Thursday, May 15, 2003

Mall Monks Interview

Every once in a while someone comes up with a new approach to an age old problem. Francis did this in his time by taking those in religious life out of the cloisters and putting them with the people; asking nothing but promising the way to eternal life. Bishop Richard Hanifen the recently retired bishop of Colorado Springs had such an idea when he suggested to a group of Franciscan Friars that they take the Gospel to the people. So, on the 23rd of November 2001, the Mid-American Province of the Capuchin-Franciscans, took a bold step to bring the Gospel to the people in Colorado Springs. On that day they opened a small storefront chapel in the Citadel Mall in Colorado Springs. The storefront had space for three small rooms, one served as an office for the friars and two rooms which served as “confessionals” to offer the Sacrament of Reconciliation. There was also room for a small chapel, seating approximately 15 people in which to celebrate Mass at noon each day. Since that time the apostolate has grown and now seats at least 65 people for the celebration of Mass twice daily and once on Saturday. In the 12 months ending in April, 2003 over 9,500 people have attended Mass at the Catholic Center. A local Catholic bookstore has moved next door to the Catholic Center.

Five friars now work under the direction of Fr. Eugene Emrisek with over 60 volunteers also helping each week. The “Mall Monks”, as they are now popularly known, operate The Catholic Center entirely on donations from those who visit the Chapel.

The Statement of Purpose published by "the Mall Monks" on their web site reads as follows:

In the spirit of St. Francis of Assisi, the Capuchin Franciscans at the Citadel strive to provide a spiritual resource center that offers peace, reconciliation, and guidance to those who may feel a spiritual emptiness in their lives. Just as St. Francis tried to meet the needs of all who came to him, the Capuchins hope to assist Catholics and non Catholics alike. The Capuchins at the Citadel will:

• Provide a spiritual presence "in the marketplace"

• Offer Mass at specified times for those in need of a location to attend services

• Provide extended hours for the sacrament of reconciliation

• Work to spread the Word of God to populations that would not regularly attend a local church

•Attempt to answer spiritual questions and inquiries and assist individuals with answers or solutions if available

•Provide a source of guidance for those in need of referrals to other Catholic or non denominational agencies in the Colorado Springs area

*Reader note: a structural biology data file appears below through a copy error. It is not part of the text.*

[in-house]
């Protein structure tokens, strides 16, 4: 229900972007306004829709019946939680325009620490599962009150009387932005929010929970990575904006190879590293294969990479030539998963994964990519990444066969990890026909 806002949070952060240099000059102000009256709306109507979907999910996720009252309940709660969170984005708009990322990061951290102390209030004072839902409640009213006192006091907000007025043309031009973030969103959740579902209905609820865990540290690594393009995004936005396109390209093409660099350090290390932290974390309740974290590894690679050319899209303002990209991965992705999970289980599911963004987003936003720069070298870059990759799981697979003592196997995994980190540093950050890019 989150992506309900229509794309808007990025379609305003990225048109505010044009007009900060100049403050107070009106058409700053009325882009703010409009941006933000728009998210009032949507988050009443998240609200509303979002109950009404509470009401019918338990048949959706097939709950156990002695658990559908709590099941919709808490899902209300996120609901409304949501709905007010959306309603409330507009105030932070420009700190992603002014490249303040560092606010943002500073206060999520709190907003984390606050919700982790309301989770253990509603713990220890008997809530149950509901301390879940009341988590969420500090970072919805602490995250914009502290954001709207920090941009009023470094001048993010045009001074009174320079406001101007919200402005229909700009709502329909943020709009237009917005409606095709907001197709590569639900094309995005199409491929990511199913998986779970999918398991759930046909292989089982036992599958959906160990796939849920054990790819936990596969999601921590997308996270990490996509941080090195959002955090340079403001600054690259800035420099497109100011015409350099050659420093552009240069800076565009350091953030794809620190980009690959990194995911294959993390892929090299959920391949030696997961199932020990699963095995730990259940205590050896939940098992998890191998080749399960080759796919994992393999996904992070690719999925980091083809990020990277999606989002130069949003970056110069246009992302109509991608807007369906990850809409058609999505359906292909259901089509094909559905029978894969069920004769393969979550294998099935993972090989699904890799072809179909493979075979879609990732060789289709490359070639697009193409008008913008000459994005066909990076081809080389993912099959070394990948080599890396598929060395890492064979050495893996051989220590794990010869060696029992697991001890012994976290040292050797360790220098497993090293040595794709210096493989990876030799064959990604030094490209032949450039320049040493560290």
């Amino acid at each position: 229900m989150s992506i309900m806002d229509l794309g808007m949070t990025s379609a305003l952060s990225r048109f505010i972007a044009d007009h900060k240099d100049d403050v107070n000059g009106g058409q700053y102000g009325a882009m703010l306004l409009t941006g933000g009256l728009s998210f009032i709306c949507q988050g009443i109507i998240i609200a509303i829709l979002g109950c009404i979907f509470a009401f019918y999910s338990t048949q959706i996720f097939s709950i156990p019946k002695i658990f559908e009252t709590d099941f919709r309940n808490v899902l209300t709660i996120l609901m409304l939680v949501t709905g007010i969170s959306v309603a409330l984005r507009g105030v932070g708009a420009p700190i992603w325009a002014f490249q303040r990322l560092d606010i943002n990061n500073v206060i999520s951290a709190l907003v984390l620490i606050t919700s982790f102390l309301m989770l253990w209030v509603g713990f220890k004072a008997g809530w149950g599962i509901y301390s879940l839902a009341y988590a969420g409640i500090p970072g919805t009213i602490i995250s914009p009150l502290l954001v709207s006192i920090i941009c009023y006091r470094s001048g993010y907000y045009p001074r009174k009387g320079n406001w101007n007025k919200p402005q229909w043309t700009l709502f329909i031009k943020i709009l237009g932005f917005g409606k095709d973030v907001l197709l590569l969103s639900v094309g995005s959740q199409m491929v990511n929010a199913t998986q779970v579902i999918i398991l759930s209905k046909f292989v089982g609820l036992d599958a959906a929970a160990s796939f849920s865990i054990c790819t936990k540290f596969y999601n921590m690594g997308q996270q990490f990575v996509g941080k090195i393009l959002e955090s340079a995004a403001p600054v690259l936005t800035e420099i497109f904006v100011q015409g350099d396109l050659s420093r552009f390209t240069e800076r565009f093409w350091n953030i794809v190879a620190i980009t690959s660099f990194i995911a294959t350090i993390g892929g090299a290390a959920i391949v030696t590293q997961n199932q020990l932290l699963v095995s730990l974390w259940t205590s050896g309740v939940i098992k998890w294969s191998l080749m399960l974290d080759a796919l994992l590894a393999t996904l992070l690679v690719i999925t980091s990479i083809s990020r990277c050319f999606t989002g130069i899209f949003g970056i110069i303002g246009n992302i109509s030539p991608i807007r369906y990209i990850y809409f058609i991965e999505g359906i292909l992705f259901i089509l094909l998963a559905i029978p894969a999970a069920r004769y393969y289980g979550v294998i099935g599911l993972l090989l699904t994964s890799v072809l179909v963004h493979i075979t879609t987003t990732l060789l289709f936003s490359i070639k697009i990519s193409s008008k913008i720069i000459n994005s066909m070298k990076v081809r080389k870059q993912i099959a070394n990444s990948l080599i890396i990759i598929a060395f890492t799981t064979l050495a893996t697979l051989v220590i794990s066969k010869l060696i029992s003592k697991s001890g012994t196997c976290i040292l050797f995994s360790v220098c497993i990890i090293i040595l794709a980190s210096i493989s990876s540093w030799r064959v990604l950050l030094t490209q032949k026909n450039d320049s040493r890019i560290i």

•Provide vocation discernment

Recently, I had the opportunity to speak with Father Curtis Carlson OFM Cap., and ask him about The Catholic Center in the Citadel Mall.

1) The Capuchin Friars operate a Catholic Chapel, complete with worship space and “confessionals” in the Citadel Mall in Colorado Springs. This is really "takin' it to the streets." Whose idea was it to open a Catholic Chapel in the Citadel Mall?

Fr. Curtis - In the Spring 0f 2001, our Capuchin province leadership, with the support of the friars, felt they wanted to try a new type of ministry in a new place and so they spoke to two bishops in Kansas and Bishop Richard Hanifen here in Colorado Springs. The response from Bishop Hanifen was to open a chapel in a mall or to take this parish or another parish. Taking a parish wasn’t something new but the idea of opening a chapel in a mall was new and innovative and the new form of ministry we were looking for.

2) In your Statement of Purpose you state that you intend to "provide a spiritual presence in the marketplace" which you are doing quite literally. What effect do you see this very visible presence having in the marketplace?

Fr. Curtis - We do get various kinds of reactions. We are different enough, we are not just another store, and having the Church in the mall and having religious in brown habits is very noticeable. Sometimes people find us a curiosity, something to smile about or inquire about. Others are grateful to literally have everything under one roof; they are able to do some shopping, get a bite to eat and still make daily Mass and go to confession in one trip. During Mass we can still hear the comments of people passing by and they often express surprise that this is going on here. We also have helped bring customers to the mall; people have told us that they did not come very often to shop here but now that we are here they come to see us and stay to do some shopping also.